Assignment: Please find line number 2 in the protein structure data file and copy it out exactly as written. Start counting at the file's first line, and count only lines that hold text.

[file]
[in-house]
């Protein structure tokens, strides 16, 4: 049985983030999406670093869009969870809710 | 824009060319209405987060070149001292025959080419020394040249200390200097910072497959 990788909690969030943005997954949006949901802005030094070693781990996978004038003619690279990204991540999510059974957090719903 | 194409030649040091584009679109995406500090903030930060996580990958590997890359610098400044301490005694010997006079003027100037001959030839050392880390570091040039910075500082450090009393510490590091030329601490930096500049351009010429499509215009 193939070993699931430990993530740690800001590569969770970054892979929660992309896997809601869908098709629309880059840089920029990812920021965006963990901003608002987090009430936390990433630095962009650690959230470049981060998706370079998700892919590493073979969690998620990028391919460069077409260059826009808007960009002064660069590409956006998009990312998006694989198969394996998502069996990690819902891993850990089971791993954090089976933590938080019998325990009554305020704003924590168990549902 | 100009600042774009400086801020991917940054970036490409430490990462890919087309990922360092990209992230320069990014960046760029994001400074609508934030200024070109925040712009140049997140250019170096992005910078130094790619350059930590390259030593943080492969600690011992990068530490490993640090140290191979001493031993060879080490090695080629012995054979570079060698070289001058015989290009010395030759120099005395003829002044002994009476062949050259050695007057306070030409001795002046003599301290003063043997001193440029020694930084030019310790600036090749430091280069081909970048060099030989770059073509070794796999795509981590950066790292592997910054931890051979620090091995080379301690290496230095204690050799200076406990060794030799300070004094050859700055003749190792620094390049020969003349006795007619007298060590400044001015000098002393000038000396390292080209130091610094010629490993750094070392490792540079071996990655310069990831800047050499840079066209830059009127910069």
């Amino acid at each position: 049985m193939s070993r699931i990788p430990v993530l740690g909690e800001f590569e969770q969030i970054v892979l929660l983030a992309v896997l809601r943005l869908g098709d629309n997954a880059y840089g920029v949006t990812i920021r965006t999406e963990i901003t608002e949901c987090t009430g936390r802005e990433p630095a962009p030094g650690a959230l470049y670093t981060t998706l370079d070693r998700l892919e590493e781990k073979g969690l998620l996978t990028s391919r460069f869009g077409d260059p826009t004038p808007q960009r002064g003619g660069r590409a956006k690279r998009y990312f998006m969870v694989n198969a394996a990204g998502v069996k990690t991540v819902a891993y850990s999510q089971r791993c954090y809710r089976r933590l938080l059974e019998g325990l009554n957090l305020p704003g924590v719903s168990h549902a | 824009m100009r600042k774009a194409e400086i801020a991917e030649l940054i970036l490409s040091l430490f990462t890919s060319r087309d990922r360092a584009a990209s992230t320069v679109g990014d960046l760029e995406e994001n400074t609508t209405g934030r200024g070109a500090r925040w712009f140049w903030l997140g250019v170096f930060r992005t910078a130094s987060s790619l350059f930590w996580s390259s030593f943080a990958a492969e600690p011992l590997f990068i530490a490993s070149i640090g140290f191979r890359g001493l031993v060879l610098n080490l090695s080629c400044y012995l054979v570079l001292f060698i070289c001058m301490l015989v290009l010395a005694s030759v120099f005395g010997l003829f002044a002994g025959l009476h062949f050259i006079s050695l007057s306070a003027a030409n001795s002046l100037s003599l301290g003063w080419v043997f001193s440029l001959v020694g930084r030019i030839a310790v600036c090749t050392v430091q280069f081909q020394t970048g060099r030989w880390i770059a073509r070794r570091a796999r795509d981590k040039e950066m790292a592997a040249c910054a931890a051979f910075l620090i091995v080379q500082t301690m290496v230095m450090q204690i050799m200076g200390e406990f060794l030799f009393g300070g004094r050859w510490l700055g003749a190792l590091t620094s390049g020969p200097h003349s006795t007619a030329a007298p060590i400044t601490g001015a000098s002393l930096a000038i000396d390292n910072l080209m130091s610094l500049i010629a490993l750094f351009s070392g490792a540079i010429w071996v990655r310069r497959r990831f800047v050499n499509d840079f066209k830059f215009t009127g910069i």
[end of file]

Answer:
């Protein structure tokens, strides 16, 4: 049985983030999406670093869009969870809710 | 824009060319209405987060070149001292025959080419020394040249200390200097910072497959 990788909690969030943005997954949006949901802005030094070693781990996978004038003619690279990204991540999510059974957090719903 | 194409030649040091584009679109995406500090903030930060996580990958590997890359610098400044301490005694010997006079003027100037001959030839050392880390570091040039910075500082450090009393510490590091030329601490930096500049351009010429499509215009 193939070993699931430990993530740690800001590569969770970054892979929660992309896997809601869908098709629309880059840089920029990812920021965006963990901003608002987090009430936390990433630095962009650690959230470049981060998706370079998700892919590493073979969690998620990028391919460069077409260059826009808007960009002064660069590409956006998009990312998006694989198969394996998502069996990690819902891993850990089971791993954090089976933590938080019998325990009554305020704003924590168990549902 | 100009600042774009400086801020991917940054970036490409430490990462890919087309990922360092990209992230320069990014960046760029994001400074609508934030200024070109925040712009140049997140250019170096992005910078130094790619350059930590390259030593943080492969600690011992990068530490490993640090140290191979001493031993060879080490090695080629012995054979570079060698070289001058015989290009010395030759120099005395003829002044002994009476062949050259050695007057306070030409001795002046003599301290003063043997001193440029020694930084030019310790600036090749430091280069081909970048060099030989770059073509070794796999795509981590950066790292592997910054931890051979620090091995080379301690290496230095204690050799200076406990060794030799300070004094050859700055003749190792620094390049020969003349006795007619007298060590400044001015000098002393000038000396390292080209130091610094010629490993750094070392490792540079071996990655310069990831800047050499840079066209830059009127910069």